Now that the wave function is explain (and hopefully assumed), I will now explain Barrier Penetration, otherwise known as the element of Tunneling.

According to classical physics, a particle of energy E less than the height U0 of a barrier could not penetrate - the region inside the barrier is classically forbidden. But the wave function associated with a free particle must be continuous at the barrier and will show an exponential decay inside the barrier. The wave function must also be continuous on the far side of the barrier, so there is a finite probability that the particle will tunnel through the barrier. As a particle approaches the barrier, it is described by a free particle wave function. When it reaches the barrier, it must satisfy the Schrödinger equation in the form (see picture for better understanding).

Now, barrier penetration takes the wave function, and shows that an electron has the possibility of appearing elsewhere in the universe, much like our example before, where you have the chance of being out at the moon.

Tunneling is the quantum-mechanical effect of transitioning through a barrier that was forbidden by classical physics. Consider rolling a ball up a hill. If the ball is not given enough push, then the ball will not make it to the other side of the hill. In this case the ball does not have enough energy to roll over the hill. But in quantum mechanics, things are not inherently classical particles (balls). In quantum mechanics things are fundamentally probability waves of finite extent. The implication is that in the analogous quantum situation of a quantum particle moving against a potential hill, some of the probability wave can extend all the way through to the other side of the potential hill. Having some of the wave on the other side of the hill means that there is a probability the quantum particle can be on the other side of the hill. The quantum particle can not travel over the hill, but it can possibly tunnel through the hill.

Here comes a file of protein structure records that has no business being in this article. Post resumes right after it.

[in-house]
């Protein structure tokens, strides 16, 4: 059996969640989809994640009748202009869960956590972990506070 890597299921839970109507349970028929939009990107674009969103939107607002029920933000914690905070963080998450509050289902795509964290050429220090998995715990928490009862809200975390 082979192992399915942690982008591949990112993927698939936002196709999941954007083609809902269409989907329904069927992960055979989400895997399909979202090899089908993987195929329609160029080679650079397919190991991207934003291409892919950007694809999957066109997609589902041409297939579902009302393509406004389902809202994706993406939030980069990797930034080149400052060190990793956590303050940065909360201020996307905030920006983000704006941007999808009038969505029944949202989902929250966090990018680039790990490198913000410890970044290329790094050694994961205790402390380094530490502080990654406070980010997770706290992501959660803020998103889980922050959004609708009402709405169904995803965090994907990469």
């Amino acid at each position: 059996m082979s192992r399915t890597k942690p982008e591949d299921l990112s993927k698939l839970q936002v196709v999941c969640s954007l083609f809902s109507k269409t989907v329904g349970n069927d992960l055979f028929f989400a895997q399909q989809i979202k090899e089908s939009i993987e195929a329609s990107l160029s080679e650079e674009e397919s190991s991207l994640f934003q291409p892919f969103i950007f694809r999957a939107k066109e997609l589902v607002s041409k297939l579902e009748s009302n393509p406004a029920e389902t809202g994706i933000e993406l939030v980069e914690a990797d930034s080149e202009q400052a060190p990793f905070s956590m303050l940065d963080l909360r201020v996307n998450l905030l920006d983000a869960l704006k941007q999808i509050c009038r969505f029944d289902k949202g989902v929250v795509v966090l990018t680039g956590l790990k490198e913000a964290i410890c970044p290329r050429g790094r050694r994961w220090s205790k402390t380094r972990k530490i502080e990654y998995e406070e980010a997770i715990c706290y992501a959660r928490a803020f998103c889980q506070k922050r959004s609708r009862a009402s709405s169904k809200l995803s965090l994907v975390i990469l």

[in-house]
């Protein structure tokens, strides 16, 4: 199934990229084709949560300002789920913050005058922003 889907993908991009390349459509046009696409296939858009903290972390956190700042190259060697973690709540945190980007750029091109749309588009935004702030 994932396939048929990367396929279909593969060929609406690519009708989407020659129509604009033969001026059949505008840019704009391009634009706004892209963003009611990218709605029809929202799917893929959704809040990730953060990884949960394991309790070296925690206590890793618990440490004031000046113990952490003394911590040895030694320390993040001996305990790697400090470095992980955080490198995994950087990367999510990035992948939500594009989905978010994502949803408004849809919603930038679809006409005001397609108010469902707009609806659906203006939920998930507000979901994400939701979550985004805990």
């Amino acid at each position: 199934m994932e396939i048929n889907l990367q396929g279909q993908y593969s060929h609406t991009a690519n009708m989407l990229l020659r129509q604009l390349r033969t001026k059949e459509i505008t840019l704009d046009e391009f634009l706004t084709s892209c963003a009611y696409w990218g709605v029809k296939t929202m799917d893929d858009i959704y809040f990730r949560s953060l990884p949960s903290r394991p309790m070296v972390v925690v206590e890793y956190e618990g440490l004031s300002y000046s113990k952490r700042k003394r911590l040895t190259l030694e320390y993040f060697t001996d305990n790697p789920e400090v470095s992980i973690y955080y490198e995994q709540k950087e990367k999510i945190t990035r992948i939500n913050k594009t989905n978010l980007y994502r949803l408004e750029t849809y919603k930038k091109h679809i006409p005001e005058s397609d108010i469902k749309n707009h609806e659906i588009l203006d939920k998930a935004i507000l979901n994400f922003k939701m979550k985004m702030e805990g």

In the early 1900's radioactive materials were known to have characteristic exponential decay rates or half lives and the radiation emissions were known to have certain characteristic energies. By 1928 George Gamow solved the theory of the alpha-decay of a nucleus via tunneling. Classically the particle is confined to the nucleus because of a very strong potential. Classically it takes an awesome amount of energy to pull apart the nucleus. But because of Quantum Mechanics there is a probability the particle can tunnel through the potential and escape. Gamow solved a model potential for the nucleus and derived a relationship between the half life of the particle and the energy of the emission.

Alpha-decay via tunneling was also solved concurrently by Ronald Gurney and Edward Condon. Shortly thereafter both groups had also considered that particles could also tunnel into the nucleus.

After attending a seminar by Gamow it was Max Born that recognized the generality of quantum mechanical tunneling. The tunneling phenomena was not restricted to nuclear physics, but was a general result of Quantum Mechanics that applies to many different systems. Today tunneling is even applied to the early cosmology of the universe.
Therefore, we can understand that the basic building block of our universe, a particle, can never be accurately located. The future is not unable to be predicted, because we do not know exactly where an electron is, nor do we know how it will act.